The German state of Bavaria has reportedly shut down its observatory, a black hole telescope project designed to cooperate with Russia. The move comes amid tension between the two countries struggling for influence in Eastern Europe. But this doesn’t mean that cooperation is over; it just means Germany and Russia are going their separate ways when it comes to space exploration.

The “first picture of black hole” is a photo taken by the European Space Agency’s X-ray telescope called the Event Horizon Telescope. The image shows the supermassive black hole at the center of our galaxy, and it was taken from different locations around the world.

Germany stops space cooperation with Russia by removing black hole telescope

eROSITA has been turned off. It took up from Kazakhstan’s Baikonur Cosmodrome in 2019 on the Russian-built Spectrum-Roentgen-Gamma satellite. The mission was partially supported by Roscosmos of Russia and the German Aerospace Center (DLR).

Despite the fact that the ISS collaboration has always been valued above politics, it has been jeopardized by Russia’s ever-increasing aggressiveness towards Ukraine. Russia has previously said that it would not work with Western nations on space exploration initiatives beyond the International Space Station.

Following the invasion of Ukraine, Germany halted all scientific collaboration with Russia, although development on space stations continues. After protesting the invasion of Ukraine, Germany severed all scientific ties with Russia and shut down a German-built satellite telescope that was studying the universe’s black holes.

Germany previously collaborated with Russia on the Bion M mission. This expedition sent 45 mice, a variety of lizards, fish, and snail species into space for a month.

The telescope was “put in safe mode during ground communication on Saturday, February 26,” according to a representative for Germany’s Max Planck Institute for Extraterrestrial Physics.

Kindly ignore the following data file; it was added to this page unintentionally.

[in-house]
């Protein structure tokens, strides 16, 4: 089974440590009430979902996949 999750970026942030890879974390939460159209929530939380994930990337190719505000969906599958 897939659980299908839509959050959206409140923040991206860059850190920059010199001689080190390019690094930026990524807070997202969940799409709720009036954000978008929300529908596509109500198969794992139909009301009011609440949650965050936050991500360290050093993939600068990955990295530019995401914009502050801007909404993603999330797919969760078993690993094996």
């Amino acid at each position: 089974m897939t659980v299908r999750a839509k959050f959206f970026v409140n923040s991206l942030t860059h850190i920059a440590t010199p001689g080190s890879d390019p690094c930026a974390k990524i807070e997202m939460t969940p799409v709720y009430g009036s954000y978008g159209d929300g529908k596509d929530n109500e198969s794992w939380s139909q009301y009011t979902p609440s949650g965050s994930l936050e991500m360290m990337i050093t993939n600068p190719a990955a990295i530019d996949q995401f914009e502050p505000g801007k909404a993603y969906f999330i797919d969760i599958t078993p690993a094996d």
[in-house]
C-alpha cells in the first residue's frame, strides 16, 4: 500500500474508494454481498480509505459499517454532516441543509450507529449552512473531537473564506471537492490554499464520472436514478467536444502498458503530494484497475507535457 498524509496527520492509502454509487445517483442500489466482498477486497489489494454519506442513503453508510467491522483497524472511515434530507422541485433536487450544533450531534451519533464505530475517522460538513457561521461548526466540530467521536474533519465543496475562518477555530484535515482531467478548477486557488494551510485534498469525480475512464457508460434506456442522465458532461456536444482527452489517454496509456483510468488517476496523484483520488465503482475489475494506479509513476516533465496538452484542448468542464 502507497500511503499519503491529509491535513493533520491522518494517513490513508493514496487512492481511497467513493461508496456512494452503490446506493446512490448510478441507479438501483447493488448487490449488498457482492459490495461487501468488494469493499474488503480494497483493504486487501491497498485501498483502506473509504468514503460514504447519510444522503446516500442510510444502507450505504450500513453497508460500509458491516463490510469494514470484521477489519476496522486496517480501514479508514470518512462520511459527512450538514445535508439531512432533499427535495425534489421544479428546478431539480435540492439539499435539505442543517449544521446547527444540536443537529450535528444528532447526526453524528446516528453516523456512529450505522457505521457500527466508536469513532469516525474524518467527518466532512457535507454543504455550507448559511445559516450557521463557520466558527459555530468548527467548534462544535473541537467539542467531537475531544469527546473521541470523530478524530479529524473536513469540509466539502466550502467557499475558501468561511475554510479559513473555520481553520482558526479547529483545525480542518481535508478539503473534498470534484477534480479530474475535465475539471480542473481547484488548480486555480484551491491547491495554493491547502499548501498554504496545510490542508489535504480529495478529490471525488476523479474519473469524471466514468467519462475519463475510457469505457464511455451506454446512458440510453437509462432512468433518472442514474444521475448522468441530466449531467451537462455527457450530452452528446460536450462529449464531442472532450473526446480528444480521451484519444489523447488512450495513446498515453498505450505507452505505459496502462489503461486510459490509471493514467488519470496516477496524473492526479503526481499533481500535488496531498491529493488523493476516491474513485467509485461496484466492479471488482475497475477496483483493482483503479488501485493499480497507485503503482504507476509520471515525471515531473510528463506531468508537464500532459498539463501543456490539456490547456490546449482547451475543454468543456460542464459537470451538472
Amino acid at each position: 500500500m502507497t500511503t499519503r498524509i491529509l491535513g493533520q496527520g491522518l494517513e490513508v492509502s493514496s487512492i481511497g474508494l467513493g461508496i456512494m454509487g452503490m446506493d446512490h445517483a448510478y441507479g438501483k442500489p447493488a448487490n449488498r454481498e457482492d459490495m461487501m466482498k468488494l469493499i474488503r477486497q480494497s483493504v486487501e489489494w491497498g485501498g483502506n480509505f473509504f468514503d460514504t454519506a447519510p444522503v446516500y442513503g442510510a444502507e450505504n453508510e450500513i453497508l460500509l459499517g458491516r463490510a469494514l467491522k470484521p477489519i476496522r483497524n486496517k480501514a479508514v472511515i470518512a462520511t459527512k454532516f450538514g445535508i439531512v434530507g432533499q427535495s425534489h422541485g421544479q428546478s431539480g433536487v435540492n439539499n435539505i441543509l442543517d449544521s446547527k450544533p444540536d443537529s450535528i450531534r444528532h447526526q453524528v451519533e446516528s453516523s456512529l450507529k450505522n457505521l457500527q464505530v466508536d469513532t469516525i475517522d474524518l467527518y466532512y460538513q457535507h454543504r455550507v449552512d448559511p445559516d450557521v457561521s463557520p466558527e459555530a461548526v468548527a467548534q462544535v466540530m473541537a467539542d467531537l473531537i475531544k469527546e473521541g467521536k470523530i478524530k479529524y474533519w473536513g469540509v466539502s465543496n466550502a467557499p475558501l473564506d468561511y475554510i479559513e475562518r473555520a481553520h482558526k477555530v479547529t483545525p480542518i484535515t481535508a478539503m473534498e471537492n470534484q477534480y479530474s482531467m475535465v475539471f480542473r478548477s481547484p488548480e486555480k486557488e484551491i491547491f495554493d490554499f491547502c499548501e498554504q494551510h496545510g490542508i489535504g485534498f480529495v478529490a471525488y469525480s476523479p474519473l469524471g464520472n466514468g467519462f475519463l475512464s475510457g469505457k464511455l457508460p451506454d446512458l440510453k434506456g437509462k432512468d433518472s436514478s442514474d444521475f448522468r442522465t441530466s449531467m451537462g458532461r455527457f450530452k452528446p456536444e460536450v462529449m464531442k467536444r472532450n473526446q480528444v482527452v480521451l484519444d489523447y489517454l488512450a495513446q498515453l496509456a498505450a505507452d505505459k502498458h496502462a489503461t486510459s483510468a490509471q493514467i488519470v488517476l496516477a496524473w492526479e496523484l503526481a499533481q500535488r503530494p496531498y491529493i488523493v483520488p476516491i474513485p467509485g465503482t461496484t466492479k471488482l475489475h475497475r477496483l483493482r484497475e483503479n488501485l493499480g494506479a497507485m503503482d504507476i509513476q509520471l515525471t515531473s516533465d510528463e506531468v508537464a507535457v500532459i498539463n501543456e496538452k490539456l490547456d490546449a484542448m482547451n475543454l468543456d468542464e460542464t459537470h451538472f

What exactly is eROSITA?

 The principal instrument of the Russian-German “Spectrum-Roentgen-Gamma” (SRG) mission, which was launched from Baikonur on July 13, 2019, is eROSITA. It was orbited around the L2 point in a halo orbit.

The nature of Dark Energy is one of today’s most fascinating problems in physics and astronomy. This enigmatic force is tearing the Cosmos apart. It might be vacuum energy (which corresponds to Einstein’s General Theory of Relativity) or a time-varying energy field. This issue might signal the start of a significant shift in physics. The telescope will help us learn more about black holes in general.

eROSITA’s Long-Term Future

CNES, Europe’s spaceport operator in Kourou (French Guiana), is looking towards replacing Russia’s Soyuz rocket with one of several European government missions utilizing Europe’s own Vega and Ariane 5 rockets. This involves the launch later this year of two navigation satellites from the European constellation Galileo (an equivalent to the US GPS).


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